By Anna Isaac
The fallout from the coronavirus epidemic is threatening to weigh on advertising agencies and media companies' operations as the disruption to the global economy from travel bans and quarantines spreads further afield.
U.K. broadcaster ITV PLC became one of the first to raise the alarm, when it warned Thursday that the impact of reduced advertising spending from the leisure and tourism industry would hurt its outlook. That sent its stock down 10% in London, and extended its rout this year to 32%.
Businesses are paring back ad spending amid a widespread cancellation in travel plans, as people back out of planned cruises and holidays as new epicenters emerge globally for the disease. Cuts to this kind of discretionary spending, a metric of companies' confidence that is often closely watched by investors, can sometimes signal that there may be deepening concerns about coming corporate earnings.
"Falls in ad spending are a sign companies are finding things tougher," said Emilie Stevens, an analyst at Hargreaves Lansdown PLC. "It's one of the first types of spending to go when companies need to cut back."
Ad agency WPP PLC's stock has shed 32% year to date, while rivals including France's Publicis Groupe SA have also taken a battering.
"In March and April, we have seen an impact from travel advertising deferments relating to the coronavirus," London-based ITV said in a statement, adding that early indications suggest a 10% drop in advertising revenue for April.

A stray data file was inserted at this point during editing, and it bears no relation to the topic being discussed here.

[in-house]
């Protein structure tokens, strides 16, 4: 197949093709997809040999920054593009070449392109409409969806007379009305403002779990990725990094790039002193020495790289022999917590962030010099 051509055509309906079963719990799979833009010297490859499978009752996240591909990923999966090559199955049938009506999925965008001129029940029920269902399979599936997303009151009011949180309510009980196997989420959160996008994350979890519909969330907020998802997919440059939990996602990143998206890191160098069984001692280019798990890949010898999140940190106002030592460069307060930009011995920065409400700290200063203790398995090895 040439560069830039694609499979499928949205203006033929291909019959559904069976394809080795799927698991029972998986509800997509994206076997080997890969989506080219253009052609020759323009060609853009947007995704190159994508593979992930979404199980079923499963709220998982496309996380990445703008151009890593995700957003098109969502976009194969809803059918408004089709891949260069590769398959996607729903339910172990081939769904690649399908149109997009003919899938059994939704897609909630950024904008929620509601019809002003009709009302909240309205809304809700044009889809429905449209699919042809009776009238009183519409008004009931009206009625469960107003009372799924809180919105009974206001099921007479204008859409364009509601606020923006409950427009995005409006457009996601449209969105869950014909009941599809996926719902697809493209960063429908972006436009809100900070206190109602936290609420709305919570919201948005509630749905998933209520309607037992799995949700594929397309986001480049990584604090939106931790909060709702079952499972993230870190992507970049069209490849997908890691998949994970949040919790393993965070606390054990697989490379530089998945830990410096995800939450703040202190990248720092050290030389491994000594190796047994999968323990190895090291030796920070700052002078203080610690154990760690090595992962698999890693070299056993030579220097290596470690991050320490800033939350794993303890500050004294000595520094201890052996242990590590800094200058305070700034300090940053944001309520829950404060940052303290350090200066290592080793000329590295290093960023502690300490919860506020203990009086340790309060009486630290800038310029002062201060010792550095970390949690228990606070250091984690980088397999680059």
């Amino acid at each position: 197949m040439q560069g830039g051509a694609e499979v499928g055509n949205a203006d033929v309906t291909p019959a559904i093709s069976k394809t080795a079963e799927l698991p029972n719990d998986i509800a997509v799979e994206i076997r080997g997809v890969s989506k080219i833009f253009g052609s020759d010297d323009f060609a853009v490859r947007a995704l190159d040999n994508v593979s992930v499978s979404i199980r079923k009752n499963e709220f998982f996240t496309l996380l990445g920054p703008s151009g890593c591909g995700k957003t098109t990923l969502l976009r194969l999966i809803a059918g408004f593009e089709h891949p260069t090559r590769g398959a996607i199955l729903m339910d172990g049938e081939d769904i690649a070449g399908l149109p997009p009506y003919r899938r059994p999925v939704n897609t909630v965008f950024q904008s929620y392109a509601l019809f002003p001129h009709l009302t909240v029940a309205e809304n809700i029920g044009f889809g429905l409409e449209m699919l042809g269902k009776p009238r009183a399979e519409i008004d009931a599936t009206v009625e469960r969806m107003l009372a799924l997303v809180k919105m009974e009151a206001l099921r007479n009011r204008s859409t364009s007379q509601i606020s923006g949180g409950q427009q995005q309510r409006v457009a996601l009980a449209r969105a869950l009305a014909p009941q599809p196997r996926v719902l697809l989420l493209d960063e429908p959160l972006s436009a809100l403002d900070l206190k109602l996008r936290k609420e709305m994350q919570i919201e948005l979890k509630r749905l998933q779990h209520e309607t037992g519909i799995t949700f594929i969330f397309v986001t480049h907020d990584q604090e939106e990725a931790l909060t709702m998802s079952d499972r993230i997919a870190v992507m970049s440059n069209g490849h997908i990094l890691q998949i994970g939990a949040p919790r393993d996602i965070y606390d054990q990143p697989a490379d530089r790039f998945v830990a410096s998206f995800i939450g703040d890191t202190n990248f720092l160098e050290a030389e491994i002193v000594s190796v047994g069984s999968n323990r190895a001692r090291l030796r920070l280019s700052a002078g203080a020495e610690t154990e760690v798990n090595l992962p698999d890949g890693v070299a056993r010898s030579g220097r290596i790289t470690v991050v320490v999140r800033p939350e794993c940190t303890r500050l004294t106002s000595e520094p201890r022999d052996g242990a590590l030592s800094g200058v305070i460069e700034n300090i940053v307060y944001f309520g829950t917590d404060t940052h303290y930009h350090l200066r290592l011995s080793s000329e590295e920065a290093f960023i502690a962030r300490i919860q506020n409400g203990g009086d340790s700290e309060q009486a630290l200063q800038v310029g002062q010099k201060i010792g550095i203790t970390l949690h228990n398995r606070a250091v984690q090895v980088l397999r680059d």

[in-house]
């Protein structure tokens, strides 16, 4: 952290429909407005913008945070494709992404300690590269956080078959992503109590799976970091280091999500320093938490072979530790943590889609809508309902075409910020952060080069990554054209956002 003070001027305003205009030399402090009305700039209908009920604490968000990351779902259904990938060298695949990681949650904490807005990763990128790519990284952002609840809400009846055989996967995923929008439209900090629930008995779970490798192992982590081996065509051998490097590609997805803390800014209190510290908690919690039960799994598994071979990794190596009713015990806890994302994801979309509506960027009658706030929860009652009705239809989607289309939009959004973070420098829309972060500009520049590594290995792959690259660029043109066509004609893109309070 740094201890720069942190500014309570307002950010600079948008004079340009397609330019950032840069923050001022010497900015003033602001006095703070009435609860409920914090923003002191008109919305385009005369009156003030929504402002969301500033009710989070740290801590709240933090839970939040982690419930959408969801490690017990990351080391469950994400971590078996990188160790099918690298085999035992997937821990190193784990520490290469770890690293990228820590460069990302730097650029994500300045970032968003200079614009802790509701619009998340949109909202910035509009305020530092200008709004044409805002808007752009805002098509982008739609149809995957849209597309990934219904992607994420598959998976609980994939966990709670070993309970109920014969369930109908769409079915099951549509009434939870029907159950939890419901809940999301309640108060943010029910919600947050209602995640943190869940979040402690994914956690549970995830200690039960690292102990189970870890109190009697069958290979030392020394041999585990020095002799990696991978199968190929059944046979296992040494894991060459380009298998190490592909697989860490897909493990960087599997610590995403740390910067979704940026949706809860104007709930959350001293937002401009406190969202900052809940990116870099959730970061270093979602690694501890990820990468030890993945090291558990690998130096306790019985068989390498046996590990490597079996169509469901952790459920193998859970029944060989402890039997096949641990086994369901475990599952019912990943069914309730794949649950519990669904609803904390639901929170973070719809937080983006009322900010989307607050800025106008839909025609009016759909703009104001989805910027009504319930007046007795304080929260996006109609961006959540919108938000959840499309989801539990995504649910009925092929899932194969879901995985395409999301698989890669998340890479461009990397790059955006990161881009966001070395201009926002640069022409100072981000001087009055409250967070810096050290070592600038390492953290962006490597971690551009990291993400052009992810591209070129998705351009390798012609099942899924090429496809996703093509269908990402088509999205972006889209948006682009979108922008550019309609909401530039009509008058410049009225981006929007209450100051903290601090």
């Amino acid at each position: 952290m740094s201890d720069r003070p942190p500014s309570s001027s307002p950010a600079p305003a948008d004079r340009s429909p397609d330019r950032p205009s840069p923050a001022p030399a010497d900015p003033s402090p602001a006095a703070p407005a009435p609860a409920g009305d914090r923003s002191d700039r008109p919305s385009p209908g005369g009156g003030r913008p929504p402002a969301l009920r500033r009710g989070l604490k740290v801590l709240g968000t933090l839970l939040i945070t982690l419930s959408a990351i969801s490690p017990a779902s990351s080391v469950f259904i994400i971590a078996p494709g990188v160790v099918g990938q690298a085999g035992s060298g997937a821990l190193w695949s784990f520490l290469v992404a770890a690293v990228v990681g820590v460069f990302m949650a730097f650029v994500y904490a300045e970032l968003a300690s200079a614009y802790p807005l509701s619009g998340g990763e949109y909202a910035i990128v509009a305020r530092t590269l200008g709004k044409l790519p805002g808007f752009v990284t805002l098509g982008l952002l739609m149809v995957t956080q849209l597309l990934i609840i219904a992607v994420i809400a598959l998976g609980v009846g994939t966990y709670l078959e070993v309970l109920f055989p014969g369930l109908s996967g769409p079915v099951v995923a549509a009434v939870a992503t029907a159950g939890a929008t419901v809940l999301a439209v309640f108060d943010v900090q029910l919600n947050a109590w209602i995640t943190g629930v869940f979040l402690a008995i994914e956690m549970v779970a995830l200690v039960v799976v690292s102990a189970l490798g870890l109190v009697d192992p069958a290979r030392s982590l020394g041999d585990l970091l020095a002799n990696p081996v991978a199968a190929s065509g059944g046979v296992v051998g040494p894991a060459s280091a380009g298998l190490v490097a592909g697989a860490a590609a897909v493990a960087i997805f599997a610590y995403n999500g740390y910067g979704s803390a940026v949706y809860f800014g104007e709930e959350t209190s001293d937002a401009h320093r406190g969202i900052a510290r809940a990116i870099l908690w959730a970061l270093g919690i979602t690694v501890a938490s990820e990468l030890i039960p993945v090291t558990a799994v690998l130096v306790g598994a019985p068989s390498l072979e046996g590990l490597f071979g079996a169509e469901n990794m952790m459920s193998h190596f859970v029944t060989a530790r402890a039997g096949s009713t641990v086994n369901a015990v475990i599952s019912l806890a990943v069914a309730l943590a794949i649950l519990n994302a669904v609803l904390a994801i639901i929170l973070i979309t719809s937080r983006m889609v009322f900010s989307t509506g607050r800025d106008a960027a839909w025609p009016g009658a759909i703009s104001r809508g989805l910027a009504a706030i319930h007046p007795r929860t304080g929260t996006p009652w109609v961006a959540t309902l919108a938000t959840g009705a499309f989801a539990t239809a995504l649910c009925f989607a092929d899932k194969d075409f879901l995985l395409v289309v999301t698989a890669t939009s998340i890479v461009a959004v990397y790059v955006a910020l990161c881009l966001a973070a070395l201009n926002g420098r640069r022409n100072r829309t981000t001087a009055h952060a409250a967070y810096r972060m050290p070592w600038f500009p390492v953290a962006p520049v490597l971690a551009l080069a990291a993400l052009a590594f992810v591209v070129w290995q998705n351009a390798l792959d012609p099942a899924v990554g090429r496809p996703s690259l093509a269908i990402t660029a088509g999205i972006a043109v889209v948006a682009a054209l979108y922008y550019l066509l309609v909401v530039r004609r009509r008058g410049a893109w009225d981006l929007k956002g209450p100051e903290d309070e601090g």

Restrictions on travel, which have so far been far more severe in China than in Europe and the U.S., have already had an impact on some advertising agencies. France's JCDecaux SA, which offers outdoor advertising such as displays inside transport hubs and on billboards, has been one of the worst hit. The stock is down 26% this year.
"It's been a sharp shock for advertising agencies," said Sarah Simon, senior analyst at Berenberg Bank. "If you look at JCDecaux, we saw a significant contraction in demand in China, because there's nobody in the airports or metros."
Online retailers might trim their advertising spending on television and other broadcast platforms if more travel restrictions come into force in Europe and the U.S., preventing delivery workers from dropping off packages, Ms. Simon said.
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